Gordon Brown has called for the second part of the Leveson Inquiry to go ahead - and said the majority of press abuses in recent years were from the Murdoch press.
Speaking to the former prime minister for Thursday's BBC News at Ten, I asked him why we need it, given the criminal trials that followed the first part and high cost to the public.
"There are so many unanswered questions about what the Murdoch News International group did… blagging, impersonation, email interception, breaches under the law itself... that unless there is a full and proper inquiry we'll never be able to clear the air," he said.
"And we'll always have suspicions about how the media was acting for a whole decade at the start of the 21st century."
As things stand, there is a judicial review into the terms of a government consultation into both whether the second part of Leveson should happen and also if Section 40 of the Crime and Courts Act 2013 (which imposes costs of legal actions against publishers on to those publishers if they don't sign up to an approved regulator) should be implemented.
The second Leveson Inquiry was to look specifically at allegations of unlawful or improper conduct within News International, other newspaper organisations and, as appropriate, other organisations within the media,
Most of the people I speak to in Westminster think it is unlikely that a government so focused on leaving the European Union will want the distraction of another inquiry.
For Brown, that is not good enough - and the fact that David Cameron promised it would happen counts for plenty.
"Leveson himself said this was only the first part of his inquiry, Mr Cameron when prime minister said there had to be a Leveson Two, the House of Lords has looked at this and agreed there has to be a second inquiry," he said.
"Mr Cameron said that was to happen when he was prime minister. It does seem strange that we're now not going to have it unless we keep pushing for it.
"Leveson One could only deal with part of the problem. The whole of the problem has to be dealt with, including the way Murdoch newspapers impersonated people, including the way there were breaches of the law, including also how email interception might have happened, as well as telephone interception. And the media itself should want an inquiry to clear the air."
Brown believes there is fresh evidence that has not been sufficiently raked over. And it was clear in speaking to him how personally he was affected by press intrusion.
"There is fresh evidence. We have the Daniel Morgan murder inquiry and that is revealing fresh evidence almost every month. We have the statements made by people who were in police at the time that have been sent to [Culture Secretary] Karen Bradley as a reason for taking action.
"We have the evidence that people like me have that I was impersonated, that my bank account was broken into, that my lawyer's office was besieged by calls impersonating me from the Murdoch newspapers.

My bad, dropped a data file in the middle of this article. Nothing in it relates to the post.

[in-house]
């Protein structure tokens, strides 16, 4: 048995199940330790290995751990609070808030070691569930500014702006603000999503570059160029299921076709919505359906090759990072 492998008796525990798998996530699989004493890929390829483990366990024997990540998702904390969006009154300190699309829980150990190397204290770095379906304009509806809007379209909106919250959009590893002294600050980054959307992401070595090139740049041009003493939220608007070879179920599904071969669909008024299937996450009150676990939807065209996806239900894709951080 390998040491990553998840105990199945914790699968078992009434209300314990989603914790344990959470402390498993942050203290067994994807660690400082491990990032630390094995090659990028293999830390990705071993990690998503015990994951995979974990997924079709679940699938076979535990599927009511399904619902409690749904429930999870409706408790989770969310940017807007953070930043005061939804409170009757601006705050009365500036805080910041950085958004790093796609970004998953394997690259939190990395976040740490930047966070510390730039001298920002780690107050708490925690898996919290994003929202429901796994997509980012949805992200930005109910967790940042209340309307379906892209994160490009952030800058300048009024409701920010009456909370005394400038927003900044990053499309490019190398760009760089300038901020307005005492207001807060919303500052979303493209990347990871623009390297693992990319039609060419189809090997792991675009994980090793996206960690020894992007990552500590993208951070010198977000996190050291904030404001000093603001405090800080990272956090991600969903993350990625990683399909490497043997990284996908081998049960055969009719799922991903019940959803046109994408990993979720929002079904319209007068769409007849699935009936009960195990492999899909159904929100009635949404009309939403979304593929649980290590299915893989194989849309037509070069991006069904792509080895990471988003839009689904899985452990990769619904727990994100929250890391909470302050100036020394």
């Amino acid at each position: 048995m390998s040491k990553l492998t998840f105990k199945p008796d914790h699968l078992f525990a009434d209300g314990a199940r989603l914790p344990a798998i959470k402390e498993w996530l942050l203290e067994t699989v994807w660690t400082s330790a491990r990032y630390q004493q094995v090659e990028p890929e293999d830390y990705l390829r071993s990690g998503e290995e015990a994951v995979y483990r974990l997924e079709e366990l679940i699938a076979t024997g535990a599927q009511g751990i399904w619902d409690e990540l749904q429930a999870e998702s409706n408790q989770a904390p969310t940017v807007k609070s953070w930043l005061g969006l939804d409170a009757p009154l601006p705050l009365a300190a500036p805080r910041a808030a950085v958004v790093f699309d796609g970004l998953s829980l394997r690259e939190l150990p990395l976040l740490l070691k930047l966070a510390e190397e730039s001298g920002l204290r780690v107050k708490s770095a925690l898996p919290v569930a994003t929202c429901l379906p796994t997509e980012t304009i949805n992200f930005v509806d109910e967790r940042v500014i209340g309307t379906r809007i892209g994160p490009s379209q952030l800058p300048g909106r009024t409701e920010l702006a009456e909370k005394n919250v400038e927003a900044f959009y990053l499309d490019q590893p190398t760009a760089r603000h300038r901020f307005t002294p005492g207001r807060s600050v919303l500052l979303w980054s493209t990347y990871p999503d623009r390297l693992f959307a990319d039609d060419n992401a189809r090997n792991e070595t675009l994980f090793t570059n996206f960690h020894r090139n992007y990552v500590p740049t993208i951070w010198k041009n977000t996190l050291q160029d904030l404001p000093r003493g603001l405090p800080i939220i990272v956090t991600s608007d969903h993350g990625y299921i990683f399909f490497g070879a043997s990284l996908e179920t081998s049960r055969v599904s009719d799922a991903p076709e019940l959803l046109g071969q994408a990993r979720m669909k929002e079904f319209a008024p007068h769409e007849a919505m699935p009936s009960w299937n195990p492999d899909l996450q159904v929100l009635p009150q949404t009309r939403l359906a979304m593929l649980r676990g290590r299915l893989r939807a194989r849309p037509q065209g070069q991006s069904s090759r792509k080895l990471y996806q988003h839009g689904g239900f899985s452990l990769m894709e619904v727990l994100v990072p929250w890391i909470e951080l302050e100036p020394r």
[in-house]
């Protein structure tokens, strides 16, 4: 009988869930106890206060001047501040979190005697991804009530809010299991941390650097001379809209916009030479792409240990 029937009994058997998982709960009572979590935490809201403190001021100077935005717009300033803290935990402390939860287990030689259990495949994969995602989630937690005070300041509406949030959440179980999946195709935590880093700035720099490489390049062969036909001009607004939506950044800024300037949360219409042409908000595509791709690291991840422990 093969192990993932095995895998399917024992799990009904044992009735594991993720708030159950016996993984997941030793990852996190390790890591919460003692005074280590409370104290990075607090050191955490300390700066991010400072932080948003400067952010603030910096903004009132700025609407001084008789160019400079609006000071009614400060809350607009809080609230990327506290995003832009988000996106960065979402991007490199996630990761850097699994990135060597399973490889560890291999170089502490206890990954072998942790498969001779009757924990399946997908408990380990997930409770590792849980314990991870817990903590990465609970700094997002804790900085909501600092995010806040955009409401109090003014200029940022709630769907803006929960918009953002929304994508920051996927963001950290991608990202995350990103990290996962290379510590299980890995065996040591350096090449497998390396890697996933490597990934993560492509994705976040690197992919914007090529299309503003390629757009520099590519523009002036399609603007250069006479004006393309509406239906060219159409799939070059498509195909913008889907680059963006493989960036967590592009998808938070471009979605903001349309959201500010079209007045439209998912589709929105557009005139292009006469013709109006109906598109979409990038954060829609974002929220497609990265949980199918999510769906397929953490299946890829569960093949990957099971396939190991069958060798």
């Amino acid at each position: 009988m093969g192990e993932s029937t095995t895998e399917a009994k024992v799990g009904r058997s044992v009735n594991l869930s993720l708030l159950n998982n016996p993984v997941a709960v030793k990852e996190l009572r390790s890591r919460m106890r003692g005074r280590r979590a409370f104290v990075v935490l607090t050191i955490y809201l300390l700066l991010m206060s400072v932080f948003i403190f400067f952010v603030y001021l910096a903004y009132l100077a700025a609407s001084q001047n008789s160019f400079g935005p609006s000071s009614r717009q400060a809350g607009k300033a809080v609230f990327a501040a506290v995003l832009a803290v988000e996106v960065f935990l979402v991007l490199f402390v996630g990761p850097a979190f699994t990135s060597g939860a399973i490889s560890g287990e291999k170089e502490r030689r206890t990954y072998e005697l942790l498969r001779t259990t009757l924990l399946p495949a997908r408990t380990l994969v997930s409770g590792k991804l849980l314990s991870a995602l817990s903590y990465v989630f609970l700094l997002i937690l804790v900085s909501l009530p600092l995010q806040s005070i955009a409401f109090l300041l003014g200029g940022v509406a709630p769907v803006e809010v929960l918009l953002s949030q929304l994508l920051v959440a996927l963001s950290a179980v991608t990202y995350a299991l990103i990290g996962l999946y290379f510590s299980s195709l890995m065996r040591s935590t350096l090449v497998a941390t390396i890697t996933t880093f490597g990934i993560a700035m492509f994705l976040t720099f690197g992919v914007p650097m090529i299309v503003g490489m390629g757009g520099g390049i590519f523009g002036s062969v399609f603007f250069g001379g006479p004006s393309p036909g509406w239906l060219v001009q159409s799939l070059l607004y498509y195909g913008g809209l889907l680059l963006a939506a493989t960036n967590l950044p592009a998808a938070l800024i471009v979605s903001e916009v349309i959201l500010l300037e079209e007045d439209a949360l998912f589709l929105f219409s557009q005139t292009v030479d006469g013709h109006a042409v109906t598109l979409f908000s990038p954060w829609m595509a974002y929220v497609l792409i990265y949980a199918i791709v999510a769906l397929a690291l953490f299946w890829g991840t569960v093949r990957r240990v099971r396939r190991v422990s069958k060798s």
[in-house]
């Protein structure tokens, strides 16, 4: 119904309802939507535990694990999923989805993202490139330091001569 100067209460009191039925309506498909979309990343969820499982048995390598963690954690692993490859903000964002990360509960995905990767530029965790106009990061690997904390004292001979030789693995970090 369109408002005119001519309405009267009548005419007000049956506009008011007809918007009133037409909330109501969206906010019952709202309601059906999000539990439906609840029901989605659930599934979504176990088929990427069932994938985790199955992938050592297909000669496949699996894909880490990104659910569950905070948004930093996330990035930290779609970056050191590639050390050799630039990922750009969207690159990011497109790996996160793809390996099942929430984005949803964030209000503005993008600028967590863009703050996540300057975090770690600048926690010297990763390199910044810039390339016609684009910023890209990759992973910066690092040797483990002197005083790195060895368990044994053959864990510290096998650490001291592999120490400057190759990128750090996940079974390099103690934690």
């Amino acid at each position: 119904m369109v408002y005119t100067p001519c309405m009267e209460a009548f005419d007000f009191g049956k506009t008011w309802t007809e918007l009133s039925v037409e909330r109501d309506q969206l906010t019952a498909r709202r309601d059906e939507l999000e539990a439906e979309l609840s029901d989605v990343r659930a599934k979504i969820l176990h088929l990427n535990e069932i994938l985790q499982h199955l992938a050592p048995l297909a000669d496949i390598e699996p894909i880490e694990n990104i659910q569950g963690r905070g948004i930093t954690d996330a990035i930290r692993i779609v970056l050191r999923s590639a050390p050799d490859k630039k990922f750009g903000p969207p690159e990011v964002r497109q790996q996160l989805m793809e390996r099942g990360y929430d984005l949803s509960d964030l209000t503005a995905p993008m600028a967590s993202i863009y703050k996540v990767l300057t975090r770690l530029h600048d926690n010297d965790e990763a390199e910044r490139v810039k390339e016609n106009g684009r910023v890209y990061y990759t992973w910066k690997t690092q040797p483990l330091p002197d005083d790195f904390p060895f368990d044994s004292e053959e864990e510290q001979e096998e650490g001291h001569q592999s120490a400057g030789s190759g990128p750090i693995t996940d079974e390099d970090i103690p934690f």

"These are all things that happened and have not been properly accounted for by the Murdoch empire."
I asked Brown whether, as many of his critics contend, this was really the vendetta of a wronged man.
His response was: "I can only explain what happened to me. I know I was impersonated. My lawyer's office received questions by impersonation. My bank accounts and mortgage accounts were broken into.
"I am in a position to defend myself. There are thousands who don't know what happened to them. People who have less power to defend themselves than me deserve this inquiry."
Murdoch, with whom Brown was thought at one point to have developed a trustful relationship, deserted Labour at the 2010 election, endorsing the Conservatives in a manner timed to inflict maximum damage on Brown's ambitions.
The bid by 21st Century Fox for the 61% of Sky it does not already own is imminent. It is currently being bounced between Fox and the European Commission as part of what are known as "pre-notification talks". They are a formality.
Very soon, Fox will formally notify Karen Bradley of their bid and she will have 10 days to decide whether to refer the bid to telecoms regulator Ofcom.
I asked Brown specifically whether he thought that the Murdochs, and James Murdoch, were fit and proper to hold a broadcasting licence.
"Before you make a decision about the ownership of a very important media organisation, you should know all the facts.
"Because we haven't had Leveson Two there is always going to be doubt as to whether we know what is happening in this organisation, whether we know whether there are fit and proper people governing this organisation."
I asked him finally why he seemed to be targeting Murdoch particularly. After all, it was not just the Murdoch press that did wrong. But that is not really how Brown sees it.
"All the major instances of abuse that merit inquiry in recent years have come out of the Murdoch press. We have the fake Sheikh, we have the telephone hacking, we have issues about email hacking.
"Most of them resolve at least in the main around the Murdoch media and that's where the inquiry has got to start."
News UK declined to comment on these assertions. Their position is simple and has been made publicly many times: there have been extensive criminal trials into many of these accusations, with several journalists in the dock.
We don't need yet more flagellation of the press.
Watch the interview on BBC News at Ten at 22:00 GMT on BBC One on Thursday or on iPlayer for 24 hours afterwards.